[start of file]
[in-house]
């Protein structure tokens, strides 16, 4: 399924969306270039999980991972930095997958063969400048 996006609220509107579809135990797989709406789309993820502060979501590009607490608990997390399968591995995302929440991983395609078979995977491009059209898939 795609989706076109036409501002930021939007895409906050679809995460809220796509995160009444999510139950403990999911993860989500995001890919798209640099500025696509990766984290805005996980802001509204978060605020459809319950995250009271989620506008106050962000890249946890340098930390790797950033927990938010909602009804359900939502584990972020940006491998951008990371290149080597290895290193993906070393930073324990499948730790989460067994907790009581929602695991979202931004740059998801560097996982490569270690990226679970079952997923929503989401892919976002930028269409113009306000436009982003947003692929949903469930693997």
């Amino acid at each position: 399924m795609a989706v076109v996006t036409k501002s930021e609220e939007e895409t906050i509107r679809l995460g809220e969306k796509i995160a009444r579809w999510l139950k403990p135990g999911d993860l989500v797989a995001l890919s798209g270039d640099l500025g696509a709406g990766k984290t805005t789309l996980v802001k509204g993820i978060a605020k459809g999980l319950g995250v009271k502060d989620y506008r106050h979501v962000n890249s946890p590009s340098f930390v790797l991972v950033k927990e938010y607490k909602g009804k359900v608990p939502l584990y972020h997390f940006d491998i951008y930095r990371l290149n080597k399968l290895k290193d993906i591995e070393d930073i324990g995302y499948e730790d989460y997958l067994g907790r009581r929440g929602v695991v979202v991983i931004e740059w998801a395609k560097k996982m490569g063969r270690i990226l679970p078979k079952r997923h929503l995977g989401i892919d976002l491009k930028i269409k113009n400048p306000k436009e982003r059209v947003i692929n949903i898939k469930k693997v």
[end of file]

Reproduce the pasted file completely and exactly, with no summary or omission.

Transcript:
[in-house]
């Protein structure tokens, strides 16, 4: 399924969306270039999980991972930095997958063969400048 996006609220509107579809135990797989709406789309993820502060979501590009607490608990997390399968591995995302929440991983395609078979995977491009059209898939 795609989706076109036409501002930021939007895409906050679809995460809220796509995160009444999510139950403990999911993860989500995001890919798209640099500025696509990766984290805005996980802001509204978060605020459809319950995250009271989620506008106050962000890249946890340098930390790797950033927990938010909602009804359900939502584990972020940006491998951008990371290149080597290895290193993906070393930073324990499948730790989460067994907790009581929602695991979202931004740059998801560097996982490569270690990226679970079952997923929503989401892919976002930028269409113009306000436009982003947003692929949903469930693997």
């Amino acid at each position: 399924m795609a989706v076109v996006t036409k501002s930021e609220e939007e895409t906050i509107r679809l995460g809220e969306k796509i995160a009444r579809w999510l139950k403990p135990g999911d993860l989500v797989a995001l890919s798209g270039d640099l500025g696509a709406g990766k984290t805005t789309l996980v802001k509204g993820i978060a605020k459809g999980l319950g995250v009271k502060d989620y506008r106050h979501v962000n890249s946890p590009s340098f930390v790797l991972v950033k927990e938010y607490k909602g009804k359900v608990p939502l584990y972020h997390f940006d491998i951008y930095r990371l290149n080597k399968l290895k290193d993906i591995e070393d930073i324990g995302y499948e730790d989460y997958l067994g907790r009581r929440g929602v695991v979202v991983i931004e740059w998801a395609k560097k996982m490569g063969r270690i990226l679970p078979k079952r997923h929503l995977g989401i892919d976002l491009k930028i269409k113009n400048p306000k436009e982003r059209v947003i692929n949903i898939k469930k693997v």